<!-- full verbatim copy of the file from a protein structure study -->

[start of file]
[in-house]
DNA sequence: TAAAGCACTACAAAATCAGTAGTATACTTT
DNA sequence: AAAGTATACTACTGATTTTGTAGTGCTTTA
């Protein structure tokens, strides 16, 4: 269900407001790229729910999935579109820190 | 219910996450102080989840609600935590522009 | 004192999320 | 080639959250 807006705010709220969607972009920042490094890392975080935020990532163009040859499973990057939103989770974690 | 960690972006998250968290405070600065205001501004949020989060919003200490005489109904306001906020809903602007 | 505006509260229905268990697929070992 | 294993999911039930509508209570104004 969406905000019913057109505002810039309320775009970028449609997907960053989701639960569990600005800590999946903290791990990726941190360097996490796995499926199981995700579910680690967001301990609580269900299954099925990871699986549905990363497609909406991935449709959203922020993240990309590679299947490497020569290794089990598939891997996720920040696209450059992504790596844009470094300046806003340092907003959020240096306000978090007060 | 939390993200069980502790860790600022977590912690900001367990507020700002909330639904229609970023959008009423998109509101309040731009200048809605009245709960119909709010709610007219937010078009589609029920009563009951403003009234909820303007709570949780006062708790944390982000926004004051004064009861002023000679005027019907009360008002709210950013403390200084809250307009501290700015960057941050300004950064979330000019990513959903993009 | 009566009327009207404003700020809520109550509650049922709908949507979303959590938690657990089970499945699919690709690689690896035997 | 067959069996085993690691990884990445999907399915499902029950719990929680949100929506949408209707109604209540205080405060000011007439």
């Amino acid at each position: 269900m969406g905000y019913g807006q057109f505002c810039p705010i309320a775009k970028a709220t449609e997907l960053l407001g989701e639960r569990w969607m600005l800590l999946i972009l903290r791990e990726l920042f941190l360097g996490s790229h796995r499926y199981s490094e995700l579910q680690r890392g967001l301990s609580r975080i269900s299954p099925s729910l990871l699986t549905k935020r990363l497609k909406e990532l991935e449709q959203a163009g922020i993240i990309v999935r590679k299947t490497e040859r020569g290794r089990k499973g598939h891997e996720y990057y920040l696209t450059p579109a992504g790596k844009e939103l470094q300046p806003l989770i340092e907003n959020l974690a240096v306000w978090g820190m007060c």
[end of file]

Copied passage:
[in-house]
DNA sequence: TAAAGCACTACAAAATCAGTAGTATACTTT
DNA sequence: AAAGTATACTACTGATTTTGTAGTGCTTTA
């Protein structure tokens, strides 16, 4: 269900407001790229729910999935579109820190 | 219910996450102080989840609600935590522009 | 004192999320 | 080639959250 807006705010709220969607972009920042490094890392975080935020990532163009040859499973990057939103989770974690 | 960690972006998250968290405070600065205001501004949020989060919003200490005489109904306001906020809903602007 | 505006509260229905268990697929070992 | 294993999911039930509508209570104004 969406905000019913057109505002810039309320775009970028449609997907960053989701639960569990600005800590999946903290791990990726941190360097996490796995499926199981995700579910680690967001301990609580269900299954099925990871699986549905990363497609909406991935449709959203922020993240990309590679299947490497020569290794089990598939891997996720920040696209450059992504790596844009470094300046806003340092907003959020240096306000978090007060 | 939390993200069980502790860790600022977590912690900001367990507020700002909330639904229609970023959008009423998109509101309040731009200048809605009245709960119909709010709610007219937010078009589609029920009563009951403003009234909820303007709570949780006062708790944390982000926004004051004064009861002023000679005027019907009360008002709210950013403390200084809250307009501290700015960057941050300004950064979330000019990513959903993009 | 009566009327009207404003700020809520109550509650049922709908949507979303959590938690657990089970499945699919690709690689690896035997 | 067959069996085993690691990884990445999907399915499902029950719990929680949100929506949408209707109604209540205080405060000011007439």
């Amino acid at each position: 269900m969406g905000y019913g807006q057109f505002c810039p705010i309320a775009k970028a709220t449609e997907l960053l407001g989701e639960r569990w969607m600005l800590l999946i972009l903290r791990e990726l920042f941190l360097g996490s790229h796995r499926y199981s490094e995700l579910q680690r890392g967001l301990s609580r975080i269900s299954p099925s729910l990871l699986t549905k935020r990363l497609k909406e990532l991935e449709q959203a163009g922020i993240i990309v999935r590679k299947t490497e040859r020569g290794r089990k499973g598939h891997e996720y990057y920040l696209t450059p579109a992504g790596k844009e939103l470094q300046p806003l989770i340092e907003n959020l974690a240096v306000w978090g820190m007060c």